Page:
Deities & Demigods: Cyclopedia of Gods and Heroes from Myth and Legend (Advanced Dungeons and Dragons) - James M. Ward, Robert J. Kuntz Update 11-Feb-13:

Having recently finished The Iliad and The Odyssey - and constantly browsing Graves' The Greek Myths - I was prompted to dig out my copies of Deities & Demigods (both this original edition and the 3rd edition version) and remind myself of how they treated the Olympian mythos.

My observations:

1. The limitations (i.e., ludicrousness) of AD&D's alignment system. Zeus (and most of the other gods) is Chaotic Good!? WTF? LMAO! "Chaotic" I'll buy; but "Good"? Well, if we define "good" in terms of a Bronze Age warrior ethos, I suppose - as head of the pantheon - Zeus is "good" but that's a distinction I don't think most AD&D campaigns made (or make). I prefer Green Ronin's system of "allegiances" - people, groups or ethical systems a character supports.

2. Achilles, the unstoppable engine of wanton destruction who - alone - cowed all the armies of Troy, is only a 15th level fighter!? And Neutral Good! Again: "Neutral," maybe; "Good," no.

3. Odd choices about who they decided to include: Coeus? Crius? Antaeus? If I had known more about Greek mythology at the time I might have wondered about the absence of Medea (they included Circe) or more heroes from the Trojan War (why not include Achilles' nemesis, Hector?).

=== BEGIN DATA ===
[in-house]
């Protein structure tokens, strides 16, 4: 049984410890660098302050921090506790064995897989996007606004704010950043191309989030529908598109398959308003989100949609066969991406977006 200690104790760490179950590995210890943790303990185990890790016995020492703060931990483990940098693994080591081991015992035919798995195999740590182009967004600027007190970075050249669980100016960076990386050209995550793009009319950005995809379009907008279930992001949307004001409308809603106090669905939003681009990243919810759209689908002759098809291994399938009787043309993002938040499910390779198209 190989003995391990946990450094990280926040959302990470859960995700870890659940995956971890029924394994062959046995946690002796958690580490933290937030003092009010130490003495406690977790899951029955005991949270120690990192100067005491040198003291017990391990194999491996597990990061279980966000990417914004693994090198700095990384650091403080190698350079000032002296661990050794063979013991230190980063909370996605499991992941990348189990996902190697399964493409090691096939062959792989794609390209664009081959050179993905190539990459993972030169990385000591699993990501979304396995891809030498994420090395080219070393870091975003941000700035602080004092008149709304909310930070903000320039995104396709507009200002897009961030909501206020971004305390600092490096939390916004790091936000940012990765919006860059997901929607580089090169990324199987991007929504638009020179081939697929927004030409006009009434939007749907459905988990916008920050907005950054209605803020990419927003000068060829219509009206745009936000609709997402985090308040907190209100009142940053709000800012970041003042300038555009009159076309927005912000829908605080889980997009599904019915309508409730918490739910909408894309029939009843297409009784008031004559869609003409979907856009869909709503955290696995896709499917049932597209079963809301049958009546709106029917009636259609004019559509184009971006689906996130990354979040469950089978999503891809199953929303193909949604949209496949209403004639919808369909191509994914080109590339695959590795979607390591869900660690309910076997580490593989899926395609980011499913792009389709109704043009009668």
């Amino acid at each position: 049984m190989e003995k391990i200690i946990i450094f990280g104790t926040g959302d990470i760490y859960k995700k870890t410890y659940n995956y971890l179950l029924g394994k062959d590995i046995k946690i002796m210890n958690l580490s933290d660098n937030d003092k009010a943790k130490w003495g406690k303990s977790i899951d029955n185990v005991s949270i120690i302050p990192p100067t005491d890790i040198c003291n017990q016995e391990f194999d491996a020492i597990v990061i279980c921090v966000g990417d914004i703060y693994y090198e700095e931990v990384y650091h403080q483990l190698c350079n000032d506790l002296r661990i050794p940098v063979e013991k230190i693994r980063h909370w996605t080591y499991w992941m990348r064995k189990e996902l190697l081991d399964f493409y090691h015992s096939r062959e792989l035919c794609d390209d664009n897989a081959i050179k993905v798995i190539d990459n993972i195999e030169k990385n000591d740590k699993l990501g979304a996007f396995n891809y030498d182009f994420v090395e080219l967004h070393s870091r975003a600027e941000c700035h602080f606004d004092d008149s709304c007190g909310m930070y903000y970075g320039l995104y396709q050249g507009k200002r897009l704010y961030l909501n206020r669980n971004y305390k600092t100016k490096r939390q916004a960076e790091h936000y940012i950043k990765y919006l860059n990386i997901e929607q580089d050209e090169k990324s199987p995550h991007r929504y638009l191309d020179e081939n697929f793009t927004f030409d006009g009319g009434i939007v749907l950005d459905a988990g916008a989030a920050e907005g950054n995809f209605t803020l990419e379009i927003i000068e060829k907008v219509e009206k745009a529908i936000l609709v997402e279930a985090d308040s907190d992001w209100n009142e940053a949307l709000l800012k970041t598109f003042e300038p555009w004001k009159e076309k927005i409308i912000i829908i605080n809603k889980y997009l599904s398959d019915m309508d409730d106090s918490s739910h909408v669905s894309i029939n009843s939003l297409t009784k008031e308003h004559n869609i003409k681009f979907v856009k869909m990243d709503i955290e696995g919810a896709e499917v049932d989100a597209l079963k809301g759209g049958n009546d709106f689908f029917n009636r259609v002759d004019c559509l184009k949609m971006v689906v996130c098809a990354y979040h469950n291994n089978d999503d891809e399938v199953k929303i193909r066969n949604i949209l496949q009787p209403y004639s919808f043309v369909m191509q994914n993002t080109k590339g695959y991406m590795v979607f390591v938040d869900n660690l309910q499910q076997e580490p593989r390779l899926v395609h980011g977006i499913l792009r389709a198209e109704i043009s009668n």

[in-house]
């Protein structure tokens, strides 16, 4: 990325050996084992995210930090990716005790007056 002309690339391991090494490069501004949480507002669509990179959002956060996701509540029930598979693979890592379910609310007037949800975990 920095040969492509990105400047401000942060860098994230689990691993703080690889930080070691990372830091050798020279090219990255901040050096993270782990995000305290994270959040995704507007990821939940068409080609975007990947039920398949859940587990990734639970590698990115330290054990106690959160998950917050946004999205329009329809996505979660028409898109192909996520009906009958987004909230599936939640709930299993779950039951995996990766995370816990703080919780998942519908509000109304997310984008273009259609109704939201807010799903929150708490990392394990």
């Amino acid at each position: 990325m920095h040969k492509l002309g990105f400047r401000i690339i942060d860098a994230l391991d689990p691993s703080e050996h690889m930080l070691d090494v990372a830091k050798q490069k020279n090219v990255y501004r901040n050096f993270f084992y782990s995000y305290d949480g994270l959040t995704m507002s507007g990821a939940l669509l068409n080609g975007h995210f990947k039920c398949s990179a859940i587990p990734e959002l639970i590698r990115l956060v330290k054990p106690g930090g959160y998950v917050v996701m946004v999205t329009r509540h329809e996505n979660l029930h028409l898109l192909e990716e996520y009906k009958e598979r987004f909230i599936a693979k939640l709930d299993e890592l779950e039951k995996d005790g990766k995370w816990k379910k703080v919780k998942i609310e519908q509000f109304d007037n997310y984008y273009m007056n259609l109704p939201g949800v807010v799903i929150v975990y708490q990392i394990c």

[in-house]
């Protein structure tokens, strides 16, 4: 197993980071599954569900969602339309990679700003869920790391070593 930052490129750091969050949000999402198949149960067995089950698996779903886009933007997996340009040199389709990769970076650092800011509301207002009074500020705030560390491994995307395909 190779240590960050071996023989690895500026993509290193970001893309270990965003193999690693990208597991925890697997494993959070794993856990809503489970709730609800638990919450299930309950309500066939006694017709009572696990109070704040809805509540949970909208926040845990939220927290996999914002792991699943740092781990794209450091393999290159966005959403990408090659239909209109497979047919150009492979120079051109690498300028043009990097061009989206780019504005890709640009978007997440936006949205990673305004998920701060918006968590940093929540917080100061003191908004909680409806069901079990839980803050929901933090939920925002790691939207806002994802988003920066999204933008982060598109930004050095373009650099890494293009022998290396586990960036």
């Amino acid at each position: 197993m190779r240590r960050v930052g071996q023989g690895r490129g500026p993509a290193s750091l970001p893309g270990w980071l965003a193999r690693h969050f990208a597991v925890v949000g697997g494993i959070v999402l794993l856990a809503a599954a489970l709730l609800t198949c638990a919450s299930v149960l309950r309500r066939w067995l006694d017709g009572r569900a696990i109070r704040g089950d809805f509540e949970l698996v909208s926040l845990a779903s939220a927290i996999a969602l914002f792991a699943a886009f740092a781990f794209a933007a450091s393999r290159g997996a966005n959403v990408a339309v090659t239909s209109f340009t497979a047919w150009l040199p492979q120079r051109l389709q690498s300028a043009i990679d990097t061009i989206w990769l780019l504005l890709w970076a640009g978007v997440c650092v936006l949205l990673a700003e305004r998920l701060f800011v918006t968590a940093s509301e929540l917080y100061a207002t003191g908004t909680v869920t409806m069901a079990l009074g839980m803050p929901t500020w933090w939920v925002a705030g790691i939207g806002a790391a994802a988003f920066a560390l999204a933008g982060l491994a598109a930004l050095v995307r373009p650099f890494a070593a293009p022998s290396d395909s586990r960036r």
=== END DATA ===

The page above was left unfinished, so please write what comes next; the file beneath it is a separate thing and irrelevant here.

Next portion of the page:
4. The artwork (for the Olympian chapter, if not elsewhere, cf., the Cthulhu chapter, esp. p. 48) was pretty good (and, like Jason mentions in his review, young boys could always drool over the pictures of naked love goddesses (see p. 64, for my money that Aphrodite is a heck of a lot sexier than the third edition's version even if that one's in color; or the picture of the Central American goddess of vice, Tlazolteotl, displaying her nubile body to a couple of warriors, one of whom looks very interested, p. 36)).

5. Speaking of artwork, the third edition's is of better quality but often doesn't look quite...right. They did a good job with Ares, Demeter, Heracles and Hera but Apollo has some weird helmet thing going on, Athena's breast plates*, Tyche looks like Counselor Troi from The Next Generation and the Cyclops looks like the cyclops from the movie Krull; I've already mentioned Aphrodite. And, jumping pantheons, third edition's Loki looks a lot like Jean-Luc Picard. What's up with that?

A bit more seriously and more broadly speaking, Deities & Demigods, whichever edition you read, is a reference book for a role-playing game not a reference for a serious study of mythology. And in its proper role, it's pretty cool, fully deserving of the 4 stars I gave it. And it did introduce me to Finnish, Chinese and Native American mythology, which was a good thing.

* In the artist's defense, though largish, Athena's breasts are well within human dimensions, unlike a lot of fantasy women. In fact, a lot of third edition's artwork is rather tastefully done. A minimum of chainmail bikinis.